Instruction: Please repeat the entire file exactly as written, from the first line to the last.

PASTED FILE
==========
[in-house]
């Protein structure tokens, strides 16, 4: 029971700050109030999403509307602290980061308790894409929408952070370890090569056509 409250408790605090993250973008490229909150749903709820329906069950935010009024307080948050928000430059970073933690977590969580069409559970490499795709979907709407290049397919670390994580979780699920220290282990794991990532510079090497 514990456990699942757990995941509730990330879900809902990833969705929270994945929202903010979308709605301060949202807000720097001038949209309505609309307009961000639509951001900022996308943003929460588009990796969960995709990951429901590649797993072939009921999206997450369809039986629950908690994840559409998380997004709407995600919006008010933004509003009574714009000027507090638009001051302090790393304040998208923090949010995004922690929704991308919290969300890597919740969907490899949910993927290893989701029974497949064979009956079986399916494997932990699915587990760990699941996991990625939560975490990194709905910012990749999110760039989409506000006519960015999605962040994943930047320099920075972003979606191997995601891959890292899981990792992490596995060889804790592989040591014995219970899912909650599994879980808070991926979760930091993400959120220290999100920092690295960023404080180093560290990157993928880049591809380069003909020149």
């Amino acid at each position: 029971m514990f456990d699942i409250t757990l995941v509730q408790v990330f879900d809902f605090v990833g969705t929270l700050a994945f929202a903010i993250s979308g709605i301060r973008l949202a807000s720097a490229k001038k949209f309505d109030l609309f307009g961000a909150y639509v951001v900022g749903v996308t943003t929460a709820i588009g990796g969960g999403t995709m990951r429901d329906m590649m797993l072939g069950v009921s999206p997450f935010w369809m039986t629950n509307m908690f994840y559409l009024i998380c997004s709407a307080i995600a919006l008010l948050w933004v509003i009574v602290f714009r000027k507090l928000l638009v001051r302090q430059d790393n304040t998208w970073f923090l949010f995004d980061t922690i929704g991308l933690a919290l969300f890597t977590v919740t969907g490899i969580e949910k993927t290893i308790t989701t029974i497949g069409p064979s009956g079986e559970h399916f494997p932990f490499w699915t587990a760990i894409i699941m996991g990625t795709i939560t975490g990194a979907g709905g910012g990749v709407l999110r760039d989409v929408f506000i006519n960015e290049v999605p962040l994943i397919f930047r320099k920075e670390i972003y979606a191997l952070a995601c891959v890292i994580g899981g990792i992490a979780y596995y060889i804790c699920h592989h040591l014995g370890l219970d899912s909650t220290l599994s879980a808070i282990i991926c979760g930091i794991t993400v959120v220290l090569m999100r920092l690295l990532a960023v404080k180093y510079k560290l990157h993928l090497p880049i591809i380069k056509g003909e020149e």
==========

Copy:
[in-house]
């Protein structure tokens, strides 16, 4: 029971700050109030999403509307602290980061308790894409929408952070370890090569056509 409250408790605090993250973008490229909150749903709820329906069950935010009024307080948050928000430059970073933690977590969580069409559970490499795709979907709407290049397919670390994580979780699920220290282990794991990532510079090497 514990456990699942757990995941509730990330879900809902990833969705929270994945929202903010979308709605301060949202807000720097001038949209309505609309307009961000639509951001900022996308943003929460588009990796969960995709990951429901590649797993072939009921999206997450369809039986629950908690994840559409998380997004709407995600919006008010933004509003009574714009000027507090638009001051302090790393304040998208923090949010995004922690929704991308919290969300890597919740969907490899949910993927290893989701029974497949064979009956079986399916494997932990699915587990760990699941996991990625939560975490990194709905910012990749999110760039989409506000006519960015999605962040994943930047320099920075972003979606191997995601891959890292899981990792992490596995060889804790592989040591014995219970899912909650599994879980808070991926979760930091993400959120220290999100920092690295960023404080180093560290990157993928880049591809380069003909020149």
């Amino acid at each position: 029971m514990f456990d699942i409250t757990l995941v509730q408790v990330f879900d809902f605090v990833g969705t929270l700050a994945f929202a903010i993250s979308g709605i301060r973008l949202a807000s720097a490229k001038k949209f309505d109030l609309f307009g961000a909150y639509v951001v900022g749903v996308t943003t929460a709820i588009g990796g969960g999403t995709m990951r429901d329906m590649m797993l072939g069950v009921s999206p997450f935010w369809m039986t629950n509307m908690f994840y559409l009024i998380c997004s709407a307080i995600a919006l008010l948050w933004v509003i009574v602290f714009r000027k507090l928000l638009v001051r302090q430059d790393n304040t998208w970073f923090l949010f995004d980061t922690i929704g991308l933690a919290l969300f890597t977590v919740t969907g490899i969580e949910k993927t290893i308790t989701t029974i497949g069409p064979s009956g079986e559970h399916f494997p932990f490499w699915t587990a760990i894409i699941m996991g990625t795709i939560t975490g990194a979907g709905g910012g990749v709407l999110r760039d989409v929408f506000i006519n960015e290049v999605p962040l994943i397919f930047r320099k920075e670390i972003y979606a191997l952070a995601c891959v890292i994580g899981g990792i992490a979780y596995y060889i804790c699920h592989h040591l014995g370890l219970d899912s909650t220290l599994s879980a808070i282990i991926c979760g930091i794991t993400v959120v220290l090569m999100r920092l690295l990532a960023v404080k180093y510079k560290l990157h993928l090497p880049i591809i380069k056509g003909e020149e």